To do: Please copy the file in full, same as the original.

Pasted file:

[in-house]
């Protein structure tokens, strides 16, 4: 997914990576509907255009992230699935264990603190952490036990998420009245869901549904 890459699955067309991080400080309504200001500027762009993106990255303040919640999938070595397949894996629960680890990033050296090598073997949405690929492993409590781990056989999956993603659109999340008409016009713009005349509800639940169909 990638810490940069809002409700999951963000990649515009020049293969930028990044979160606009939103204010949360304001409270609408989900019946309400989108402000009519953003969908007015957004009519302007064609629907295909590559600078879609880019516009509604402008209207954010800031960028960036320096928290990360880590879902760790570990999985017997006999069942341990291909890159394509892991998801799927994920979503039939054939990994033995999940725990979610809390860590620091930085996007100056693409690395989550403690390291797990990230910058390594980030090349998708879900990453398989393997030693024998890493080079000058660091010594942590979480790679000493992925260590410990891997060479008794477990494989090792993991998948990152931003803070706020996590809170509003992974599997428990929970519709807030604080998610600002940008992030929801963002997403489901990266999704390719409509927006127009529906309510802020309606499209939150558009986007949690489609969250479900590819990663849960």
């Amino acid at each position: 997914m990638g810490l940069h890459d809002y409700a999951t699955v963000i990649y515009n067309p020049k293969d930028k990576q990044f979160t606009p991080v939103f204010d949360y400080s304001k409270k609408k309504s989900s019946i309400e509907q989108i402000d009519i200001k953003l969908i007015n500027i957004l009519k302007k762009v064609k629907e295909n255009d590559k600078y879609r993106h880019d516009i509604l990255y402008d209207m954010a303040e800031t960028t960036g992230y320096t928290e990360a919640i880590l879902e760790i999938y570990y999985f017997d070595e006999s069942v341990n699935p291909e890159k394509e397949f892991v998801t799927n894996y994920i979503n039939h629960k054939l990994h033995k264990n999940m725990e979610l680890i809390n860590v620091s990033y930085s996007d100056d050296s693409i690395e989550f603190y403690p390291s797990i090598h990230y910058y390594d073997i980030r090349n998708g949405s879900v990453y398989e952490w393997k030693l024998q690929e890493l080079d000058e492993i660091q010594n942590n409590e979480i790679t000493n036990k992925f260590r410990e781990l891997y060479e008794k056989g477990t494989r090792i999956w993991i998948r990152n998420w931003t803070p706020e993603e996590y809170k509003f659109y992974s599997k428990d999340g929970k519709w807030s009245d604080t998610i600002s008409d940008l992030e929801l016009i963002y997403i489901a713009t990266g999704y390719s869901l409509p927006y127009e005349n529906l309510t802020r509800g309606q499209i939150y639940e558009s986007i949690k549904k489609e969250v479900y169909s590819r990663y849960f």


[in-house]
């Protein structure tokens, strides 16, 4: 997914990576509907255009992230699935264990603190952490036990998420009245869901549904 890459699955067309991080400080309504200001500027762009993106990255303040919640999938070595397949894996629960680890990033050296090598073997949405690929492993409590781990056989999956993603659109999340008409016009713009005349509800639940169909 990638810490940069809002409700999951963000990649515009020049293969930028990044979160606009939103204010949360304001409270609408989900019946309400989108402000009519953003969908007015957004009519302007064609629907295909590559600078879609880019516009509604402008209207954010800031960028960036320096928290990360880590879902760790570990999985017997006999069942341990291909890159394509892991998801799927994920979503039939054939990994033995999940725990979610809390860590620091930085996007100056693409690395989550403690390291797990990230910058390594980030090349998708879900990453398989393997030693024998890493080079000058660091010594942590979480790679000493992925260590410990891997060479008794477990494989090792993991998948990152931003803070706020996590809170509003992974599997428990929970519709807030604080998610600002940008992030929801963002997403489901990266999704390719409509927006127009529906309510802020309606499209939150558009986007949690489609969250479900590819990663849960």
């Amino acid at each position: 997914m990638g810490l940069h890459d809002y409700a999951t699955v963000i990649y515009n067309p020049k293969d930028k990576q990044f979160t606009p991080v939103f204010d949360y400080s304001k409270k609408k309504s989900s019946i309400e509907q989108i402000d009519i200001k953003l969908i007015n500027i957004l009519k302007k762009v064609k629907e295909n255009d590559k600078y879609r993106h880019d516009i509604l990255y402008d209207m954010a303040e800031t960028t960036g992230y320096t928290e990360a919640i880590l879902e760790i999938y570990y999985f017997d070595e006999s069942v341990n699935p291909e890159k394509e397949f892991v998801t799927n894996y994920i979503n039939h629960k054939l990994h033995k264990n999940m725990e979610l680890i809390n860590v620091s990033y930085s996007d100056d050296s693409i690395e989550f603190y403690p390291s797990i090598h990230y910058y390594d073997i980030r090349n998708g949405s879900v990453y398989e952490w393997k030693l024998q690929e890493l080079d000058e492993i660091q010594n942590n409590e979480i790679t000493n036990k992925f260590r410990e781990l891997y060479e008794k056989g477990t494989r090792i999956w993991i998948r990152n998420w931003t803070p706020e993603e996590y809170k509003f659109y992974s599997k428990d999340g929970k519709w807030s009245d604080t998610i600002s008409d940008l992030e929801l016009i963002y997403i489901a713009t990266g999704y390719s869901l409509p927006y127009e005349n529906l309510t802020r509800g309606q499209i939150y639940e558009s986007i949690k549904k489609e969250v479900y169909s590819r990663y849960f």